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Recently I came across the following video from President Obama, at the time a Senator, answering some questions regarding hip-hop, its message, and its potential.
“… honestly, I love the art of hip-hop, I don’t always love the message of hip-hop. There are times where even with the artists I named, the artists I love, there is a message that is not only sometimes degrading to women, not only uses the N word a little too frequently but also something I’m really concerned about is always talking about material things. It’s always talking about how I can get something.”
“… I think the potential for them to deliver a message, of extraordinary power, that gets people thinking. The thing about Hip-Hop today is, it’s smart, it’s insightful, and the way that they can communicate a complex message in a very short space, is remarkable. And a lot of these kids are not going to be reading the New York Times, that’s not how they’re getting their information. So the question then is, what’s the content? What’s the message? I understand folks want to be rooted in their community, they want to be down, but what I always say is, you know, hip-hop is not just a mirror of what is, it should also be a reflection of what can be.”
I could not agree more with the second part of President Obama’s comments, and I believe the following pieces are some of what Obama is talking about, hip-hop with the “audacity of hope”, so here is a breakdown of what Obama may have been referring to.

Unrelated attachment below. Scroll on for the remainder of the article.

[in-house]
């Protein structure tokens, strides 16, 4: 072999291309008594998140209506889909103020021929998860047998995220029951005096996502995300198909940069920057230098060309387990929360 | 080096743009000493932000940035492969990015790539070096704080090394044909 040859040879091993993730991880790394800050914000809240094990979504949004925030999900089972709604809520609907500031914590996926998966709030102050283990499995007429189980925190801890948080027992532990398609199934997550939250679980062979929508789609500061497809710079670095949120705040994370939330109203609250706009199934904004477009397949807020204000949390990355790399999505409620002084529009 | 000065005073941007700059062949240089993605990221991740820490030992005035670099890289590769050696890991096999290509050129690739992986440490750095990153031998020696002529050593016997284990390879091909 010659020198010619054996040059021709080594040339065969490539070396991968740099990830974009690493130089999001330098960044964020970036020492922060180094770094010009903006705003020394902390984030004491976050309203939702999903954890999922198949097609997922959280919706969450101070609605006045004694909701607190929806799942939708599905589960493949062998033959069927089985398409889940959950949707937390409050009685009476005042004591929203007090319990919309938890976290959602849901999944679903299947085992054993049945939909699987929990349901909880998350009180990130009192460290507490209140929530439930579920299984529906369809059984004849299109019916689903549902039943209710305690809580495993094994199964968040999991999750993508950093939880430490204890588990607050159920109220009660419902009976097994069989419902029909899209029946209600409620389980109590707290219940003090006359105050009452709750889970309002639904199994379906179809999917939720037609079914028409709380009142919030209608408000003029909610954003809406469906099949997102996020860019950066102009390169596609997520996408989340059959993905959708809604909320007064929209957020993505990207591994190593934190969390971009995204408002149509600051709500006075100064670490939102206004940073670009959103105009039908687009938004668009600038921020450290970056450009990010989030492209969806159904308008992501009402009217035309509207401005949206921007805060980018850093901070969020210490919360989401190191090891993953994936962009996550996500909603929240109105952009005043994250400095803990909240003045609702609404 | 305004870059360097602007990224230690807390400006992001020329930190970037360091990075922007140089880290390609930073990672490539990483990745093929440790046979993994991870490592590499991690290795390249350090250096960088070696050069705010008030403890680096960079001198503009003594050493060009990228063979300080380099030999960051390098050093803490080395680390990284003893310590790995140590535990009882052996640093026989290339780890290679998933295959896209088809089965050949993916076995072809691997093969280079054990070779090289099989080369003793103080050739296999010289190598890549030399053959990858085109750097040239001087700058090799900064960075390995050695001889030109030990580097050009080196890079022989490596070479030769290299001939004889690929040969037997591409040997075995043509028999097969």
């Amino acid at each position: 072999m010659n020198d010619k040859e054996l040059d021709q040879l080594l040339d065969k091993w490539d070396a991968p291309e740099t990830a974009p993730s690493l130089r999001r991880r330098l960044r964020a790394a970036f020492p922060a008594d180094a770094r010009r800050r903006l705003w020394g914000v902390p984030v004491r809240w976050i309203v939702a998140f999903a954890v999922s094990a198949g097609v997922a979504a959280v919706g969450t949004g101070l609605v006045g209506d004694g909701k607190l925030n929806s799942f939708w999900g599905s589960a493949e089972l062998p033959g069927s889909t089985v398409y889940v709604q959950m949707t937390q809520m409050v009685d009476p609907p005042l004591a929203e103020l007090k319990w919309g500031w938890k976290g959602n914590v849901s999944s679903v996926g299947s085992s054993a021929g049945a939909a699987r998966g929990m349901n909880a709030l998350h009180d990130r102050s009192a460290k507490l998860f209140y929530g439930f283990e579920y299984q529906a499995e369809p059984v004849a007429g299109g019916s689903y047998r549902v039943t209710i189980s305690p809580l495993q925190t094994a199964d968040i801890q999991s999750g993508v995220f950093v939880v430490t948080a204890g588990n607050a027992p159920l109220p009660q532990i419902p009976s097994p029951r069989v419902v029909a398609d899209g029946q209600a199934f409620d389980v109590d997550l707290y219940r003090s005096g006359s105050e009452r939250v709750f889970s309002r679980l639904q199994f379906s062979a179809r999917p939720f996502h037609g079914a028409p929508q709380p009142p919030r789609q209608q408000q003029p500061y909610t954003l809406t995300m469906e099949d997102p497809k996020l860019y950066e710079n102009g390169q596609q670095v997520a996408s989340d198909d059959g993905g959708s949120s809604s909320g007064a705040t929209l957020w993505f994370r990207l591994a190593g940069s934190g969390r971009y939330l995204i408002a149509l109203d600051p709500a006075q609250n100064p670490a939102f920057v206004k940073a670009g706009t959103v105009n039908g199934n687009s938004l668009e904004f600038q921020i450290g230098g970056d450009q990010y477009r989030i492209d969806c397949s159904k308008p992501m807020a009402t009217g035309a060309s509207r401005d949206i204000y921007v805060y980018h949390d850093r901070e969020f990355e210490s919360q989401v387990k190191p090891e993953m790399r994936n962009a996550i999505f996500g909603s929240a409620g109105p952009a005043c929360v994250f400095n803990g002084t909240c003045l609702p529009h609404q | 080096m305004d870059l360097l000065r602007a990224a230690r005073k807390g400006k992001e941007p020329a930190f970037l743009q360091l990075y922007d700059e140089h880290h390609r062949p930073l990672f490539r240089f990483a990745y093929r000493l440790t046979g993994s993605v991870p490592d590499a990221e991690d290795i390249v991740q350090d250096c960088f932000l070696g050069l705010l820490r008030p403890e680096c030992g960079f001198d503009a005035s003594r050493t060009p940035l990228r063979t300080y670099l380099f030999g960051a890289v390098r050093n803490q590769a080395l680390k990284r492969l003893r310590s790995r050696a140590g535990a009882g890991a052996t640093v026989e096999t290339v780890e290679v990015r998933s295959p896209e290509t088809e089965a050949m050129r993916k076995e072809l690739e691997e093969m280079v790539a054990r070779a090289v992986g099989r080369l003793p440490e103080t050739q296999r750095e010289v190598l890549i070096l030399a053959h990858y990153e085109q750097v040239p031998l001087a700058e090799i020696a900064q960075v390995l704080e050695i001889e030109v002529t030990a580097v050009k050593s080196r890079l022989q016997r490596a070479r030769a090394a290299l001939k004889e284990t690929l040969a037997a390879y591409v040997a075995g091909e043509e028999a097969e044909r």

In regards to, “…the potential for them to deliver a message, of extraordinary power, that gets people thinking,” I believe the Free SPM movement is doing exactly that:
In regards to, “the thing about Hip-Hop today is, it’s smart, it’s insightful, and the way they can communicate a complex message in a very short space, is remarkable.” Well said. Here is an excellent example, a collaboration between Immortal Technique, Mos Def, and Eminem:
In regards to, “and a lot of these kids are not going to be reading the New York Times, that’s not how they’re getting their information.” Correct, and if Obama is truly to understand his people, then it is extremely important to understand the message behind the music, and here is a sample from Mumia Abu-Jamal:
And in regards to, “I understand folks want to be rooted in their community, they want to be down, but what I always say is, you know, hip-hop is not just a mirror of what is, it should also be a reflection of what can be.” Exactly! The following is a little of the real thing with Cypress Hill, some hip-hop with a message, the same message that Obama so eloquently advocated in the past. I hope you are listening:
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